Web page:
Hoping to be famous for 15 megabytes

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The Independent Online
One could invoke Andy Warhol, with his dictum that "in the future everybody will be famous for 15 minutes". In passing one could quote Socrates, who said that "The unexamined life is not worth living."

But in trying to understand why the satellite company, Bravo TV, plans to install a camera in a British woman's bedroom, and broadcast a live picture every two minutes to the World Wide Web, you probably wouldn't mention Lord Reith, godfather of the BBC, who proclaimed that the purpose of public broadcasting was "to inform, to educate and to entertain".

Actually, when asked the purpose of Bravo's move is, Andy Grumbridge, the station's online editor, said rather bluntly: "More viewers."

Ye-es, more viewers. Obviously, any TV channel wants more viewers. But in putting all this technology to use to produce a "programme" which will also be featured on your Website, what are you trying to get out of this project? "More viewers," he repeated. Not necessarily better-informed, just more of them. Presently, Bravo has an undisclosed (but not huge) viewership principally consisting of men aged between 16 and 44.

Meanwhile, the idea of putting a digital camera linked to the World Wide Web in your bedroom is not new. In the United States, Jennifer Ringley set up "Jennicam" some years ago, and fed those pictures to the Web. It became hugely popular, not least because many men are obsessed by the idea of seeing women take their clothes off. There are now hundreds of such "Webcam" sites operated purely for pornographic profit, in which the user has to give a credit card number in order to see anything. "Most of the ones in the US are just professional tease artists," said Mr Grumbridge, 36, confidently.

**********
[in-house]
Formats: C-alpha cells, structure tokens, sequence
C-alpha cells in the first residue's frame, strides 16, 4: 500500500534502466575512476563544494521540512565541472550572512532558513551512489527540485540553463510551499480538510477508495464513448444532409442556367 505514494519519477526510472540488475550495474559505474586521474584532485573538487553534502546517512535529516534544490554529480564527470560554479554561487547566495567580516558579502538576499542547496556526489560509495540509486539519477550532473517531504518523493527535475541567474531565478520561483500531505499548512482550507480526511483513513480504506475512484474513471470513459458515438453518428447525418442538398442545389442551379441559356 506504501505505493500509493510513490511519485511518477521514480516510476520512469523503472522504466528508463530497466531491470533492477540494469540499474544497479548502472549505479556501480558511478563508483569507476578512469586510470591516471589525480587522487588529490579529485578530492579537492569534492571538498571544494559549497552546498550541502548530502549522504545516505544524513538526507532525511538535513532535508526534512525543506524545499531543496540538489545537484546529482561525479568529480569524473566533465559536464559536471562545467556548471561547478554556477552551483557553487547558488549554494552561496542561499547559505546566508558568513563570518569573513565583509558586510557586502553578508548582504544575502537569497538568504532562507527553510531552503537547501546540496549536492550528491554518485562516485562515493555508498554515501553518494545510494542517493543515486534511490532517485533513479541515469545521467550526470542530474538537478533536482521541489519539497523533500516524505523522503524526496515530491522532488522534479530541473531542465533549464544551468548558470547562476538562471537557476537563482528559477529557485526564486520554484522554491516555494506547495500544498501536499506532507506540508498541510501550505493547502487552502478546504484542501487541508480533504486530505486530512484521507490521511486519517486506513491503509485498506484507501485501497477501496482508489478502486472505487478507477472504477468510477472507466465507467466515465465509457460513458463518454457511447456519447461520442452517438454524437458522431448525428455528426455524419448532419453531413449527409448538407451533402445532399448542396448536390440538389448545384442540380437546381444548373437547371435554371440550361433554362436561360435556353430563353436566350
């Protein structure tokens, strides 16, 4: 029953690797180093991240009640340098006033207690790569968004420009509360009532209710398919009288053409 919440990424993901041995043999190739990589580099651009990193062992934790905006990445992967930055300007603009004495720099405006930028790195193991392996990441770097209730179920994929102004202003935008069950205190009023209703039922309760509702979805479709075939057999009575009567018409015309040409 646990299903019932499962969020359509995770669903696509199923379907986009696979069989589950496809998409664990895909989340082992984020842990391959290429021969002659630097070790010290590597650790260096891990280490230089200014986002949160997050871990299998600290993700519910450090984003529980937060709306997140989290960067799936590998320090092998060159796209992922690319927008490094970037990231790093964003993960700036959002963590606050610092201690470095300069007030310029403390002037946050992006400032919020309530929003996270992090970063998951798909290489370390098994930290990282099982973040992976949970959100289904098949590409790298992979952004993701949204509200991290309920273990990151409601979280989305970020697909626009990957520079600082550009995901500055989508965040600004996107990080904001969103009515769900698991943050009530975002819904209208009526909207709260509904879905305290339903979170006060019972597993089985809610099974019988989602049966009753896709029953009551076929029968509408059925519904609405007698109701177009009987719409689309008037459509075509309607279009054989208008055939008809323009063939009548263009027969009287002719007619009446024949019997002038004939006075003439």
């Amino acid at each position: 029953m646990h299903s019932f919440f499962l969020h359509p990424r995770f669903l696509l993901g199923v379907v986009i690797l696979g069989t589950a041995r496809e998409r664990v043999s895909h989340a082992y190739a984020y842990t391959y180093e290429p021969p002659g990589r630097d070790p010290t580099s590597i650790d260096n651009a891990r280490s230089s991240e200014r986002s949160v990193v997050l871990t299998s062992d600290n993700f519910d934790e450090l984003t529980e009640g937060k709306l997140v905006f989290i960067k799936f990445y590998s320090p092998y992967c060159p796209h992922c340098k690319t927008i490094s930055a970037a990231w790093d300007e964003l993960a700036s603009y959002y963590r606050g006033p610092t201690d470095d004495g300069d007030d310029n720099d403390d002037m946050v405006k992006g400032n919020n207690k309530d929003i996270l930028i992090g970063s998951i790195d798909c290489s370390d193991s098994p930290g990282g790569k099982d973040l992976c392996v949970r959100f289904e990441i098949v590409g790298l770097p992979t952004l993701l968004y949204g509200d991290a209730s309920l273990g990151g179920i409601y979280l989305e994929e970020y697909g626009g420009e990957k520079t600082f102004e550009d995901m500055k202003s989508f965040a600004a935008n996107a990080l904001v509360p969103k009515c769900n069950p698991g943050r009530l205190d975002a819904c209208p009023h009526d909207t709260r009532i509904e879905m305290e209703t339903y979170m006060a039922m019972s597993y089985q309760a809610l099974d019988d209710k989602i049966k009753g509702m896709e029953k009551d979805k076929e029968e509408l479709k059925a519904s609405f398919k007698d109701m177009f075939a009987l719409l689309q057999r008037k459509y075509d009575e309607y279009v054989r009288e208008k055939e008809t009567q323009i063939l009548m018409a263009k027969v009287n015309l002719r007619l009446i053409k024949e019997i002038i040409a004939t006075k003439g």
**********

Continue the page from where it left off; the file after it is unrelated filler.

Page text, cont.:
The three women vying to be featured on the Bravo site will not be professionals, nor tease artists: "I'm doing it for the exposure," said Rosie, a "totally uninhibited" singer from the East End of London. Kate, 23, from Hertfordshire, hopes it will lead to a job as a TV presenter. Mr Grumbridge insists the idea of the Bravo site is not to titillate. "Bravo is known for showing classic TV series, and this is classic Internet," he said, though quite how classic a medium which only entered the general perception in 1994 can be is perhaps open to question.

"The fascinating thing about Webcam sites is being able to to see something live, remotely," he said. "It's fascinating. I've looked at shots of San Francisco Bay. I really don't know why I do it, but you can see the seasons change, share in somebody else's existence."

Given those possible panoramas, why show a female Briton's bedroom? "The Nineties have been the decade of the fly-on-the-wall documentary, and this is the ultimate one. And anyway, it's not just limited to the bedroom. You can take it from room to room." Perhaps they could film the flies. Now that would be the ultimate. In the meantime, Bravo is hoping for hits on its Website, where presently about 50,000 people pass by daily - 90 per cent of them from Britain. And it will be interesting to see if any rise comes from the US, where they might not be able to see the TV station, but they do know something free when they see it.